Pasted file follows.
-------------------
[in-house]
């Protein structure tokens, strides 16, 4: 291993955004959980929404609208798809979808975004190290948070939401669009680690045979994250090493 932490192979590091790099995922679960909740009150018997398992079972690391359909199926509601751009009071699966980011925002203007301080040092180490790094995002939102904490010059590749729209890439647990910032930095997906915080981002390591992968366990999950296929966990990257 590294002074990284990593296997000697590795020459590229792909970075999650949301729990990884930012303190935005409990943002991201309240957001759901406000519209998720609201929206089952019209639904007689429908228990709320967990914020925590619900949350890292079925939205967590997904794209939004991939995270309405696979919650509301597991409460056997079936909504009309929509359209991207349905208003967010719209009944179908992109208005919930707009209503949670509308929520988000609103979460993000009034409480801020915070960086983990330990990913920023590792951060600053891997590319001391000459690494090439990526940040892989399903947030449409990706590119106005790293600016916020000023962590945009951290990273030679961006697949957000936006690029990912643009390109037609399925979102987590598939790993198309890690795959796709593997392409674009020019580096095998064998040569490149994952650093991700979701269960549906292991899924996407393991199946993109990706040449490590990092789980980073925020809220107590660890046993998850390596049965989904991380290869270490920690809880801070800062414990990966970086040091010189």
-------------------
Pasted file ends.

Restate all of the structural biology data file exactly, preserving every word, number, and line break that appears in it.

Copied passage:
[in-house]
């Protein structure tokens, strides 16, 4: 291993955004959980929404609208798809979808975004190290948070939401669009680690045979994250090493 932490192979590091790099995922679960909740009150018997398992079972690391359909199926509601751009009071699966980011925002203007301080040092180490790094995002939102904490010059590749729209890439647990910032930095997906915080981002390591992968366990999950296929966990990257 590294002074990284990593296997000697590795020459590229792909970075999650949301729990990884930012303190935005409990943002991201309240957001759901406000519209998720609201929206089952019209639904007689429908228990709320967990914020925590619900949350890292079925939205967590997904794209939004991939995270309405696979919650509301597991409460056997079936909504009309929509359209991207349905208003967010719209009944179908992109208005919930707009209503949670509308929520988000609103979460993000009034409480801020915070960086983990330990990913920023590792951060600053891997590319001391000459690494090439990526940040892989399903947030449409990706590119106005790293600016916020000023962590945009951290990273030679961006697949957000936006690029990912643009390109037609399925979102987590598939790993198309890690795959796709593997392409674009020019580096095998064998040569490149994952650093991700979701269960549906292991899924996407393991199946993109990706040449490590990092789980980073925020809220107590660890046993998850390596049965989904991380290869270490920690809880801070800062414990990966970086040091010189």